Clarity and Strength in Immigration Law

Tagged: L-1 Petitions

Denial of Employment-Based L-1 Visas Continues To Increase

The U.S. Citizenship and Immigration Services (USCIS) issues L-1 visas to foreign employees of multinational companies that want to transfer highly-skilled employees to the United States. A qualifying employer may submit an L-1A petition for executives and managers, or an L-1B petition for workers with specialized knowledge. H-1B and L-1 visas are both commonly used employment-based non-immigrant […]

Read More

Automated I-94: Print-Out Guide for Obtaining Driver’s License, Social Security and More

As we posted earlier this month, Customs and Border Protection is in the process of automating the I-94 process. Some other government agencies use the I-94 to verify a foreign national’s immigration status before granting benefits such as a driver’s license or social security number. These agencies may not be familiar with the new I-94, […]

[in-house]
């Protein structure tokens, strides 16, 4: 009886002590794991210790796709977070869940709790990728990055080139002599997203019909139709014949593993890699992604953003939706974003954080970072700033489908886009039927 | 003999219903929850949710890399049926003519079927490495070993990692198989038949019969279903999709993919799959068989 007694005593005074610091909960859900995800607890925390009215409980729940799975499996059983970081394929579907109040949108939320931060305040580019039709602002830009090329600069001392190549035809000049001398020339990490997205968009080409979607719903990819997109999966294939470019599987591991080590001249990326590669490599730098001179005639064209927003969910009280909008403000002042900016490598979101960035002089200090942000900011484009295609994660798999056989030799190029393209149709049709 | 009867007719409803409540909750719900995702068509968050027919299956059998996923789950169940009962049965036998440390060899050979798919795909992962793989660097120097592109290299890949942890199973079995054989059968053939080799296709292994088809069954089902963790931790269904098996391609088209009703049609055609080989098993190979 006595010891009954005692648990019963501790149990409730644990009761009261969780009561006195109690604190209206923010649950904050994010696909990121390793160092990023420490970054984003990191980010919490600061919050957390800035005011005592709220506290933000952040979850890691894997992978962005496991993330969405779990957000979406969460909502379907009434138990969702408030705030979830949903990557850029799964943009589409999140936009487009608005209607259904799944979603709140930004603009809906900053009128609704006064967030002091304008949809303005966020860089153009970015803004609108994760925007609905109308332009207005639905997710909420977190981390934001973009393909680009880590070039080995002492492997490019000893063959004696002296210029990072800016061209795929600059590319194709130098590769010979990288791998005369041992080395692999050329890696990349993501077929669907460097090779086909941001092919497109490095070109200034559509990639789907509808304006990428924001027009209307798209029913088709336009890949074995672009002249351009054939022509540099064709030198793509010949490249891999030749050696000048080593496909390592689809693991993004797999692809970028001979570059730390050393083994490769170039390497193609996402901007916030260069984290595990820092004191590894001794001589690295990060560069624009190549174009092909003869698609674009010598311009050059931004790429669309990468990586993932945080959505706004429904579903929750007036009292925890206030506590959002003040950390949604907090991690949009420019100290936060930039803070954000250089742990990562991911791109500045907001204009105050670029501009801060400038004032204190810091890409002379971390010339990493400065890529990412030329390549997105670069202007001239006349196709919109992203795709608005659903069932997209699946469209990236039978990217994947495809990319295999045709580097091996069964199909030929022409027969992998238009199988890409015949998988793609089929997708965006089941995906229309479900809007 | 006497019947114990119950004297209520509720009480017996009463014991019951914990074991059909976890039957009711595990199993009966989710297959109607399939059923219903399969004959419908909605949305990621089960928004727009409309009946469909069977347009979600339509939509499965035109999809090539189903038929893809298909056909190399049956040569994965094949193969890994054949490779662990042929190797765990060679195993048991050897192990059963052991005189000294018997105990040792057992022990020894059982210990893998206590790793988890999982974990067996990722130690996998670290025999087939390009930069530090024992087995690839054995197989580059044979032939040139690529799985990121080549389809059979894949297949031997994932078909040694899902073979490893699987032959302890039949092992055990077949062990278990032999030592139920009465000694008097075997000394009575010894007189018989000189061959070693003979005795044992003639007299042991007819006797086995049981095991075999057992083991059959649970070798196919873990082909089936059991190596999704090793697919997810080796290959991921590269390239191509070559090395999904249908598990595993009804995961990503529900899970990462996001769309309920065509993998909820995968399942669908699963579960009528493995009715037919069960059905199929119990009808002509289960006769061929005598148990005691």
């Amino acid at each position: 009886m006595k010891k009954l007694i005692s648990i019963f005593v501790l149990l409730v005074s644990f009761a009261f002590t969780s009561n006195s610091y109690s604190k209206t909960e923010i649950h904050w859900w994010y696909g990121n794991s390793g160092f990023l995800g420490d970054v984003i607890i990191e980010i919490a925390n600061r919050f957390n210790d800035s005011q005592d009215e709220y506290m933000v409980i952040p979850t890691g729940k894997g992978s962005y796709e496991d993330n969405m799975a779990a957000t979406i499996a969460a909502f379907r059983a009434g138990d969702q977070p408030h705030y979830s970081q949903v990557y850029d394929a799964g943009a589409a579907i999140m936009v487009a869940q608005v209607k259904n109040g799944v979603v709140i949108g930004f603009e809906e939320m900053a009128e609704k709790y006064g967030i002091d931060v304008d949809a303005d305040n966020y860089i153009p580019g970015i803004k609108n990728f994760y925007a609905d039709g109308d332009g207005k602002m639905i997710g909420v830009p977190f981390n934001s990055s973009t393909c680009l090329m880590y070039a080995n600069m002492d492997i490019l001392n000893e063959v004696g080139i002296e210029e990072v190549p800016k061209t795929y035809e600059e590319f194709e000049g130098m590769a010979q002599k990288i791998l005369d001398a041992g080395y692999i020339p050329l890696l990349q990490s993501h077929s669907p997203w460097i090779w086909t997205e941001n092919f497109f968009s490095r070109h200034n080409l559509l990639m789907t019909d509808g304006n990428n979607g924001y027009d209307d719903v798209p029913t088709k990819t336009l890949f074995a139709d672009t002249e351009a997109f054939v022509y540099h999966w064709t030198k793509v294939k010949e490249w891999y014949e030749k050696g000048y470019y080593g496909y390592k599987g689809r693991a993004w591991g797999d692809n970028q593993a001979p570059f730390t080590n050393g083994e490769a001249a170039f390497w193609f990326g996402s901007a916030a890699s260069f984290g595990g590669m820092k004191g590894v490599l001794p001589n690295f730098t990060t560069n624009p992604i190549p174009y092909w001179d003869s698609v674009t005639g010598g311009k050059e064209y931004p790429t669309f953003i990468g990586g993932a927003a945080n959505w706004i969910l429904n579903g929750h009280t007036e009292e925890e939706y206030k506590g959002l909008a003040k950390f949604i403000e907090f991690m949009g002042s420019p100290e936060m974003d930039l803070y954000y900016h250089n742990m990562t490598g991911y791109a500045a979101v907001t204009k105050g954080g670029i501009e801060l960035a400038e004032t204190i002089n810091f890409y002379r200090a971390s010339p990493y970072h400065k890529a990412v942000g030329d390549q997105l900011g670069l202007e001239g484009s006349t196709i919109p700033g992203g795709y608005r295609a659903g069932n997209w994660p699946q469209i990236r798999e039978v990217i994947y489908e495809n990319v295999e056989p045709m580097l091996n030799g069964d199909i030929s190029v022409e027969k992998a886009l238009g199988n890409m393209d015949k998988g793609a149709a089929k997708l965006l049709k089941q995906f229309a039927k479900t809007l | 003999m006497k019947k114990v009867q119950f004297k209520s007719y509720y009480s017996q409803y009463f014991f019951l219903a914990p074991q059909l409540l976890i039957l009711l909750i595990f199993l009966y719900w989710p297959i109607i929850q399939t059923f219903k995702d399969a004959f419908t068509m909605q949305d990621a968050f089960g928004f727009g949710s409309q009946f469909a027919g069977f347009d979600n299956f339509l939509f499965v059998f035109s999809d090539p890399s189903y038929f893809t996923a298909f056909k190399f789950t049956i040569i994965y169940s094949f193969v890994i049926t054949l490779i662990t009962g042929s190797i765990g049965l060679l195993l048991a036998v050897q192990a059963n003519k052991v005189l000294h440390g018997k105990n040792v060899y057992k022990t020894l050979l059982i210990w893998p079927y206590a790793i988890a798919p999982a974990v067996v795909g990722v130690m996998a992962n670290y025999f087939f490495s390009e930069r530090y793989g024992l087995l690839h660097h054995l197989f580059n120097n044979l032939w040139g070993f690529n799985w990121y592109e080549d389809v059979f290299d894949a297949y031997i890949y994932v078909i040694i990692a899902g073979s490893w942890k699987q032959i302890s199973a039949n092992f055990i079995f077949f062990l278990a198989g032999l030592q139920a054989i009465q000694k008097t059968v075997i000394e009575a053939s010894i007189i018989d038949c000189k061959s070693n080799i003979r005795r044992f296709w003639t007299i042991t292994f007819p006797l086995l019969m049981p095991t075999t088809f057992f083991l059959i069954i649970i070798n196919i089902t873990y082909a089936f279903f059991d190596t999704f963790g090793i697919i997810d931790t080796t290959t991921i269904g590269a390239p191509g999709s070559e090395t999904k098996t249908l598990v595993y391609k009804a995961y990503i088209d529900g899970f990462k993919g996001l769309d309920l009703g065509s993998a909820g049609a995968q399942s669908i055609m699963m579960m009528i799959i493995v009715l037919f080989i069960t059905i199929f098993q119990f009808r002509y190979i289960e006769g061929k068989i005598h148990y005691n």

Read More

Customs and Border Protection’s I-94 Automation: Best Practices for Confusing Times

CBP has recently announced the automation of the Form I-94 Arrival/Departure Record, for all sea and air arrivals. The rule is now effective, and is being phased in over a four week period starting April 30th, 2013.  Why is This Happening? CBP has two reasons for this automation. First, the automation will provide a central, […]

Read More

L-1 Petitions – Frequently Asked Questions

1.       What is an L-1 visa? The L-1 visa is a nonimmigrant (meaning not permanent residence/green card) visa. It is designed to facilitate the transfer of multinational employees from a company outside the US to that same company’s office in the US. There are two sub-categories within the L-1 classification: The L-1A is for multinational managers […]

Read More

L-1 Petitions – Frequently Asked Questions for the Employee

1.       I’m in a different immigration status right now. Can I change status in to L-1 without leaving the US? You may be able to. If you are in J-1 status, you must confirm with your attorney that you are not subject to the two –year home residence requirement. If you are in B-1/B-2 status, you […]

Read More